Middle East investors seek to hedge risk through portfolio diversification, Lombard Odier says

The Swiss private bank has seen a significant rise in its regional client-base

DUBAI, UNITED ARAB EMIRATES - Patrick Odier, partner at Lombard Odier in their office in Conrad Business Towers.  Leslie Pableo for The National for Samad Khan's story
Powered by automated translation

Investors in the Middle East are increasingly hedging risks through portfolio diversification, venturing into private equity investment amid the global economic slowdown, Brexit uncertainty and trade war, a Lombard Odier executive said.

"They [Middle East investors] want diversification on all asset classes and are interested in private equity, because it is becoming a very good way to diversify the risks," Patrick Odier, senior managing partner at the Swiss private bank, told The National on Tuesday.

The tariff war between the two biggest global economies, a disorderly Brexit, geo-political tensions and growing global indebtedness are some of the major risks facing the world economy and investors. However, a global recession is not on the cards, Mr Odier noted.

His comments were echoed by Christine Lagarde, the managing director of the International Monetary Fund, who on Tuesday said the global economy is at a “delicate moment” amid rising trade tensions, high levels of debt and uncertainty over Brexit. The IMF lowered its global growth forecast for 2019 and 2020 in January. The global economy is set to expand 3.5 per cent in 2019 and 3.6 per cent the year after, 0.2 and 0.1 percentage points lower than the fund's October forecasts.

World trade also shrank by 0.3 per cent in the fourth quarter of 2018 and is likely to grow by 2.6 per cent this year, slower than the 3 per cent growth in 2018 and below a previous forecast of 3.7 per cent, the World Trade Organisation said on Tuesday.

Mr Odier, however, says there is “light at the end of the tunnel” as far as the ongoing trade war between China and the US is concerned.

“We think the world can offer good opportunities in 2019. The essence is risk management,” he said.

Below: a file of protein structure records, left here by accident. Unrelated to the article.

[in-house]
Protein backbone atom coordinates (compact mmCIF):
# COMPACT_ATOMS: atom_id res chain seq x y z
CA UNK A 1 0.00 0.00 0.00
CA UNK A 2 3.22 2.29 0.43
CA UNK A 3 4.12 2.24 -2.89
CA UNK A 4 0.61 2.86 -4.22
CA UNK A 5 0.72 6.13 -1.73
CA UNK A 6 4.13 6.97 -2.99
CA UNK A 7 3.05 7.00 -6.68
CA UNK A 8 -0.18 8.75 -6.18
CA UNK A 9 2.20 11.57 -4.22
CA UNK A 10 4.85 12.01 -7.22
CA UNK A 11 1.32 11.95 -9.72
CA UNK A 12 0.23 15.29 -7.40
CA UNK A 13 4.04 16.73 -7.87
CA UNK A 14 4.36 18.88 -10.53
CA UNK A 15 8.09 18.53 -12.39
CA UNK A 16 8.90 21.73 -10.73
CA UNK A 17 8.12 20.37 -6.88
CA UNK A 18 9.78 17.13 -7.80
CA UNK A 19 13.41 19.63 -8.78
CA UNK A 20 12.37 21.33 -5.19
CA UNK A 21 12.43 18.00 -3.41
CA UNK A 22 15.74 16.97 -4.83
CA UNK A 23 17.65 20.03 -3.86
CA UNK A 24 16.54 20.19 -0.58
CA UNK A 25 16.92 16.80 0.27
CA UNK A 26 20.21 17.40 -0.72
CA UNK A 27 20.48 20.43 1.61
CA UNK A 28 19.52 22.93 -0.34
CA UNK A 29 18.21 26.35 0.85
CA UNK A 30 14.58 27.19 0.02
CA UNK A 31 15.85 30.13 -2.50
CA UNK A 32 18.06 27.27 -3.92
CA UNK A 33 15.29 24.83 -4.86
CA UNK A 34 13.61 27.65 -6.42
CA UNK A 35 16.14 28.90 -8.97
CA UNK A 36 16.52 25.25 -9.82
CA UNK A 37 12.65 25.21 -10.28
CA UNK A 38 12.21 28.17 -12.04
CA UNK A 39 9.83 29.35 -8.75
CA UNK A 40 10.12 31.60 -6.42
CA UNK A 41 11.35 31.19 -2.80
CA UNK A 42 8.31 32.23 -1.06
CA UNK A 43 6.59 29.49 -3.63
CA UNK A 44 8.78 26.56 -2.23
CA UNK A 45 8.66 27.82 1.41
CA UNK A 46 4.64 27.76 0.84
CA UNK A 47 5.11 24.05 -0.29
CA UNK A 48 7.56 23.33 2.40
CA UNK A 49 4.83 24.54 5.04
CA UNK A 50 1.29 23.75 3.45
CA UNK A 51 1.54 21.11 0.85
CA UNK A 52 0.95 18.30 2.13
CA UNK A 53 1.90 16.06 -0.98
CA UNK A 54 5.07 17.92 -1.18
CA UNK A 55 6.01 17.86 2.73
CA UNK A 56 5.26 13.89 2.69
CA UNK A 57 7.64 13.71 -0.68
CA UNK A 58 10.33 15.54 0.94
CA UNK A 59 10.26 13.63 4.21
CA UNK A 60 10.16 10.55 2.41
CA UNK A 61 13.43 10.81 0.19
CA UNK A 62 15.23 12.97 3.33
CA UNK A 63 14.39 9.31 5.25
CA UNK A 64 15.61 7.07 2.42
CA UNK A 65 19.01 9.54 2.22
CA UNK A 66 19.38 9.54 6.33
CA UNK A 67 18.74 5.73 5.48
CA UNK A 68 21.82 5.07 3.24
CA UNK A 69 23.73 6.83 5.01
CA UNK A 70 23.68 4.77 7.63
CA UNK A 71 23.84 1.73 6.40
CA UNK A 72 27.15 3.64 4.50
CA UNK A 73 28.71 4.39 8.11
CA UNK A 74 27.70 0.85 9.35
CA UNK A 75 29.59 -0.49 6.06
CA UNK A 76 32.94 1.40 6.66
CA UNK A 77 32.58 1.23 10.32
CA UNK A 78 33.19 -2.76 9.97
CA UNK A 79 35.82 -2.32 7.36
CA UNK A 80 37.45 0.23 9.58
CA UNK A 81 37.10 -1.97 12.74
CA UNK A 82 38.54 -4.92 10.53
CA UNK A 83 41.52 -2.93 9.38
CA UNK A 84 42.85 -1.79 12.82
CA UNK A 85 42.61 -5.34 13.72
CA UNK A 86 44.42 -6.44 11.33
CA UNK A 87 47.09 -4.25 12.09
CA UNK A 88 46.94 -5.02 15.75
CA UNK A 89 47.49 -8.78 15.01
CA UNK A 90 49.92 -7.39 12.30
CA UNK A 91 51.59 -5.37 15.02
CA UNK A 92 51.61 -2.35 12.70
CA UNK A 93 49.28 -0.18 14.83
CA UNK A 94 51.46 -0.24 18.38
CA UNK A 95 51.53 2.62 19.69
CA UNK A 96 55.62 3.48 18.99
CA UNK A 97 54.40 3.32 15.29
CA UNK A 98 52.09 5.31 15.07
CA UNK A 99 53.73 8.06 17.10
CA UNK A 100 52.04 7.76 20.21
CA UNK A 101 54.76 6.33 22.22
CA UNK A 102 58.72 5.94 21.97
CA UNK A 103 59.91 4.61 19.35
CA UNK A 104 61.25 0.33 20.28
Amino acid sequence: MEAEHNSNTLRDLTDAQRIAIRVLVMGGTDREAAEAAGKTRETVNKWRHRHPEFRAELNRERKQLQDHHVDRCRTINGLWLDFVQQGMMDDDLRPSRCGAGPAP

The Geneva-headquartered private bank, which has globally about 20 to 25 per cent asset allocation into less liquid assets such as private equity and infrastructure, is seeing demand, particularly from the Middle East for different types of investments, with sustainability higher on investors’ agenda, he added.

The allocations in the portfolio of an average investor in the region is spread 40 per cent on equities and 40 per cent on fixed income assets and the rest is divided between alternative investments including exposure to hedge funds, private equity and infrastructure assets, Christophe Lalandre, managing director of Lombard Odier Dubai office explained.

However, if the portfolios had included 10 per cent more in private equity or infrastructure assets last year, their performance would have been totally different, despite a slump in global equity markets towards the end of 2018, Mr Odier noted.

“We are advising our clients to diversify into those asset classes,” he said.

The asset manager has seen a significant rise in its regional client-base, which includes, family offices, industrial and trading-related companies, institutions and entrepreneurs.

“What you have to consider is that 80 per cent of the companies in the UAE [alone] are family owned,” said Mr Lalandre.

The oldest Swiss private bank is not only doing wealth management services in the region, but it is also providing governance advise to clients in terms of how they could organise their businesses around the family and in terms of assets classes.

Lombard Odier, with $276bn (Dh1.01 trillion) in assets under management, expects to still double its business in the Middle East.

The region is among the fastest growing markets for Lombard Odier and the bank is targeting the region to account for 10 per cent of its total assets from roughly 5 per cent at the moment, emulating the growth over the past few years.

“We have been doubling our asset base in the last five to seven years,” he said.

Ultra-high-net-worth individuals in the Middle East – people with a net worth of more than $30 million – are projected to increase by 20 per cent in the next five years, according to a new report by global property consultancy Knight Frank. That means the region will add another 1,660 people to the upper band of the very wealthy by 2023.

The bank is in the process of opening this year its office in the capital’s financial hub, Abu Dhabi Global Market, which will focus on the its advisory business in the Middle East.